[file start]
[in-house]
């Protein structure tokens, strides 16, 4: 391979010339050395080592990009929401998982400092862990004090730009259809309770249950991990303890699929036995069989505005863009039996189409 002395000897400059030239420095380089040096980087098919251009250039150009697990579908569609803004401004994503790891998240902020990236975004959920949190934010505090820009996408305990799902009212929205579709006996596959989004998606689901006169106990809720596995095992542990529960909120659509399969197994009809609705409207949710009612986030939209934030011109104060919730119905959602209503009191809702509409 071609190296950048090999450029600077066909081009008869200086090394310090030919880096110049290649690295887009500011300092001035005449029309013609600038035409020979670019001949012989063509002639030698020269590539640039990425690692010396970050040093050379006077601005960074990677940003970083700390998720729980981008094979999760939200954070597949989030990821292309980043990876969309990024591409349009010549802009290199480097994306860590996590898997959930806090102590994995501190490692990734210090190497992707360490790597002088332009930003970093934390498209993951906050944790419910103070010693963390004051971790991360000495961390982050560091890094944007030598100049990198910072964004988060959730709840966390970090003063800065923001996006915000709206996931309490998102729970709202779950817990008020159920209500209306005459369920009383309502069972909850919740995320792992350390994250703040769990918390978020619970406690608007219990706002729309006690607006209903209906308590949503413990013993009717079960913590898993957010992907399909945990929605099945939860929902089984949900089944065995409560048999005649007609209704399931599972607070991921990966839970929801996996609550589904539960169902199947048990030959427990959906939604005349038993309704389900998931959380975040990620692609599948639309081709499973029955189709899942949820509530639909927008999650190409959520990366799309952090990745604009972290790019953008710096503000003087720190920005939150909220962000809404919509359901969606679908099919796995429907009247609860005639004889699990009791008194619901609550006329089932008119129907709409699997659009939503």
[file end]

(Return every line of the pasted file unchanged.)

[in-house]
């Protein structure tokens, strides 16, 4: 391979010339050395080592990009929401998982400092862990004090730009259809309770249950991990303890699929036995069989505005863009039996189409 002395000897400059030239420095380089040096980087098919251009250039150009697990579908569609803004401004994503790891998240902020990236975004959920949190934010505090820009996408305990799902009212929205579709006996596959989004998606689901006169106990809720596995095992542990529960909120659509399969197994009809609705409207949710009612986030939209934030011109104060919730119905959602209503009191809702509409 071609190296950048090999450029600077066909081009008869200086090394310090030919880096110049290649690295887009500011300092001035005449029309013609600038035409020979670019001949012989063509002639030698020269590539640039990425690692010396970050040093050379006077601005960074990677940003970083700390998720729980981008094979999760939200954070597949989030990821292309980043990876969309990024591409349009010549802009290199480097994306860590996590898997959930806090102590994995501190490692990734210090190497992707360490790597002088332009930003970093934390498209993951906050944790419910103070010693963390004051971790991360000495961390982050560091890094944007030598100049990198910072964004988060959730709840966390970090003063800065923001996006915000709206996931309490998102729970709202779950817990008020159920209500209306005459369920009383309502069972909850919740995320792992350390994250703040769990918390978020619970406690608007219990706002729309006690607006209903209906308590949503413990013993009717079960913590898993957010992907399909945990929605099945939860929902089984949900089944065995409560048999005649007609209704399931599972607070991921990966839970929801996996609550589904539960169902199947048990030959427990959906939604005349038993309704389900998931959380975040990620692609599948639309081709499973029955189709899942949820509530639909927008999650190409959520990366799309952090990745604009972290790019953008710096503000003087720190920005939150909220962000809404919509359901969606679908099919796995429907009247609860005639004889699990009791008194619901609550006329089932008119129907709409699997659009939503």